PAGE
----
New Orleans, LA - The Elegant Image: Hindu, Buddhist and Jain Bronzes from the Indian Subcontinent in the Siddharth K. Bhansali Collection, presented by the New Orleans Museum of Art (NOMA) from August 5 through October 23, 2011, showcases 100 bronze sculptures of Hindu, Buddhist, and Jain deities, underscoring the richness of the three major religions of ancient India. The exhibition, drawn primarily from the collection of Dr. Siddharth K. Bhansali, includes examples of the earliest known metal representations of a deity, among a number of other rare and noteworthy bronzes.
The Elegant Image, curated by eminent Indian art historian Dr. Pratapaditya Pal, furthers NOMA’s exploration of Indian works as part of NOMA’s centennial celebration and focus on the museum’s extensive and diverse areas of collection.
“Dr. Bhansali has not only contributed the majority of the works of art for this exhibition, but has also been a tireless advocate for the growth of NOMA’s Indian collection,” said Director Susan Taylor. “The Elegant Image must be seen first hand to truly appreciate the power of these unique bronzes.”
A native of Bombay (Mumbai) India, Dr. Bhansali first began collecting Indian bronzes about 35 years ago. Few private or public collections anywhere can claim so many metal figures of this period and with such variety.
“My eureka moment came at an auction in London where I encountered an early Jain bronze,” said Dr. Bhansali. “Being a Jain myself, it hit me in the pit of my stomach. I remember calling my mother in Mumbai, half nervous and half excited, certain she would disapprove. Upon receiving her unexpected approval, I was unstoppable, spending the next three decades collecting these important Jain bronzes.”
- Dr. Bhansali’s collection represents the most important Jain bronzes in the U.S. (arguably the world)
- Exhibition and accompanying book are the first survey of most major schools of Indian bronzes for almost half a century
- Extraordinary group of Gupta bronzes including 3rd and 4th century examples of Jain deities
- Earliest metal icon of Ganesha to date from Tamil Nadu (6th century)
- Earliest examples of goddess Ambika from Eastern India
- Diverse bronzes from Kerala represent largest collection outside of region
- Exhibition also features a work from the Metropolitan Museum of Art’s South
and Southeast Art Asian collection
“While studying the objects to make my initial selection, I was impressed by both the stylistic diversity of the collection and the idiosyncratic taste of the collector, Dr. Bhansali,” Pal said.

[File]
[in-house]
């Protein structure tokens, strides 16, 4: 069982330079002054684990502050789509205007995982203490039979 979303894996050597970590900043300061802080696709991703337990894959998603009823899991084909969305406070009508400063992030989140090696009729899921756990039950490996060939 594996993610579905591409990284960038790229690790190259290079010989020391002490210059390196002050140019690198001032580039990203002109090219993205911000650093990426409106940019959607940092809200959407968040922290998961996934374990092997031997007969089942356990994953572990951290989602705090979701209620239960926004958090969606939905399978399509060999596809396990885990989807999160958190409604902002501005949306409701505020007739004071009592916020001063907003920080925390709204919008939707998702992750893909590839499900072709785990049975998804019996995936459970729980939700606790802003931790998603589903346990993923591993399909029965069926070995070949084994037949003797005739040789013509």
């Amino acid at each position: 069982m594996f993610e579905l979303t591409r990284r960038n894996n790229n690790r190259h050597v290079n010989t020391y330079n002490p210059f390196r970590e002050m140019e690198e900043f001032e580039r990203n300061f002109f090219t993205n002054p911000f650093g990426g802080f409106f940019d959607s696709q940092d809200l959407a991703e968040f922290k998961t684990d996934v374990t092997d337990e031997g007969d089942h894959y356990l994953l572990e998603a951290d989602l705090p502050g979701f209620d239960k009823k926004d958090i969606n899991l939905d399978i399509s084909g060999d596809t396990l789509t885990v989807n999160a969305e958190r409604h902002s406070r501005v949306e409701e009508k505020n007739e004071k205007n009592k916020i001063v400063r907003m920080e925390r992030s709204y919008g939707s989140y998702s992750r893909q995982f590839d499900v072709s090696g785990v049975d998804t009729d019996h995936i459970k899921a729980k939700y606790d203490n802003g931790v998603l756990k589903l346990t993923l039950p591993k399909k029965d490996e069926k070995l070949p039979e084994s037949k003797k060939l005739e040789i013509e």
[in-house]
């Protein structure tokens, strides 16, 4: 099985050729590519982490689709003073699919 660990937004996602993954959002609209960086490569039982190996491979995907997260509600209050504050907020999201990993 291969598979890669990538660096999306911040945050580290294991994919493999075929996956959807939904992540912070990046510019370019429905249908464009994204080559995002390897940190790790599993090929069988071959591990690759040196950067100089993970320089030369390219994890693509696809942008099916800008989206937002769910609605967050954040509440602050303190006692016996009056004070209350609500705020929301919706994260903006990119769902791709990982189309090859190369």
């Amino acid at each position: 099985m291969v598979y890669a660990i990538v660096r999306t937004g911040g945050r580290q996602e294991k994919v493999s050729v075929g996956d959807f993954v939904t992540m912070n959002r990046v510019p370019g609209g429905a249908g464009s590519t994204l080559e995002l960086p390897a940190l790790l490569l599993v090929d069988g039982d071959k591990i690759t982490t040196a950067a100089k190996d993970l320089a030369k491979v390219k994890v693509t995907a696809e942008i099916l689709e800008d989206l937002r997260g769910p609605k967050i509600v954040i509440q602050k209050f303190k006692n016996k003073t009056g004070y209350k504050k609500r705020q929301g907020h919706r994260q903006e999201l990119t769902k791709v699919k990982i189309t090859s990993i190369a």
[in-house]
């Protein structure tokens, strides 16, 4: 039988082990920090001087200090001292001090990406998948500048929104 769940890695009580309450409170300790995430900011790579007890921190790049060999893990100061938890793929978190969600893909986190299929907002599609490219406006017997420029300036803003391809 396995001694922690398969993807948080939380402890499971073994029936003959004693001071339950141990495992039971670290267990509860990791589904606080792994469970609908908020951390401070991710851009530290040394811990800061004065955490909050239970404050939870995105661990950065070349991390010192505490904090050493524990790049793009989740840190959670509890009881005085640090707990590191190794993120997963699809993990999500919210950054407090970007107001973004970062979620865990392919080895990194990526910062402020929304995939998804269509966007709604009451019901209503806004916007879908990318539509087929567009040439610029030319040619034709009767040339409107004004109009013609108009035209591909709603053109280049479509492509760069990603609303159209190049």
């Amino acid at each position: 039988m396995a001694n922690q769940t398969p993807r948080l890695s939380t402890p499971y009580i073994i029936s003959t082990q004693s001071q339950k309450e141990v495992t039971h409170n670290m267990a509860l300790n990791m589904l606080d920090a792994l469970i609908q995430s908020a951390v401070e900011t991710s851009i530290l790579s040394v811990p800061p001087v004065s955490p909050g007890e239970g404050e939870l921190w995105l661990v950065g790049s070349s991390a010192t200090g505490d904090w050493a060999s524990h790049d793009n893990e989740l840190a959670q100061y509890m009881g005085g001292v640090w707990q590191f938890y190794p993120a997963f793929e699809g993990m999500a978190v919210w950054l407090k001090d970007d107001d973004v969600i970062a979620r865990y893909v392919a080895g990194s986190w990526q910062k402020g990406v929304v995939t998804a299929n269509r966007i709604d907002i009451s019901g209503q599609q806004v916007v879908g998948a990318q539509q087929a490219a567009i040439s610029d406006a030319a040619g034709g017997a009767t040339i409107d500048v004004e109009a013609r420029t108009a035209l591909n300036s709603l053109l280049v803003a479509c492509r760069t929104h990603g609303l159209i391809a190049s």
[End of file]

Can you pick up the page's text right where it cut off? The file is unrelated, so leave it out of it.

The accompanying catalogue serves as an introduction to the history of religious bronzes created on the Indian subcontinent over 15 centuries of the Common Era.
Friday, August 5
9 pm: Public opening featuring dancers, Rangoli design demonstration, henna 7 pm: Walk?through of exhibition by Curator of Asian Art, Lisa Rotondo-?McCord
Saturday, August 6
1 - 5 pm: Guest curator Pratapaditya Pal and collector Dr. Sid Bhansali will discuss The Elegant Image // Dr. Pal and Graham Howe will discuss British Photographer E.O. Hoppé in the Poet Rabindranath Tagore’s Calcutta and Santiniketan
Friday, August 26
6 pm: Lecture by Dr. John Cort, Denison University, Jainism as a Religion of Sacred Icons
Friday, September 2
6 pm: Classical Indian Dance demonstration and discussion in exhibition with Shanti Ramesh and Rita Winters
Friday, September 30
5 - 7pm: Program of Bengali art, poetry and dance
7 pm: Dr. Guy Beck from Tulane University, Classical Indian Voice Performance
Friday, October 14
6 pm: Lecture by author and scholar Dr. Don Statdner, Two Paths to Purification: Mahavira and Gautama Buddha
7 pm: Classical Iyengar Yoga Demonstration by Sharon Conroy and Becky Lloyd
Friday, October 21
5:30 - 9 pm: Closing events for exhibition, DiWali celebration
About Siddhardth “Sid” K. Bhansali, M.D. & NOMA’s Indian Art Collection
A dedicated space devoted to the arts of India was established with NOMA’s expansion in the early 1990s, largely due to the efforts and donations of Dr. Siddharth Bhansali. Early Hindu, Buddhist and Jain bronzes and sculpture are the core of his collections, and paintings, miniatures and photographs augment his collection. Through a focused plan of giving and an advocacy for the museum’s newest collection area in Indian Art, Dr. Bhansali has transformed NOMA’s Asian permanent collection.
About Pratapaditya Pal
Dr. Pal is a distinguished scholar and eminent art historian with an academic career spanning over four decades. As Indian and Southeast Asian art curator at Los Angeles County Museum of Art (LACMA) for over 25 years, Pal has organized numerous path-? breaking exhibitions, including the critically acclaimed The Peaceful Liberators: Jain Art From India. A prolific writer, he has published over 60 books and catalogues.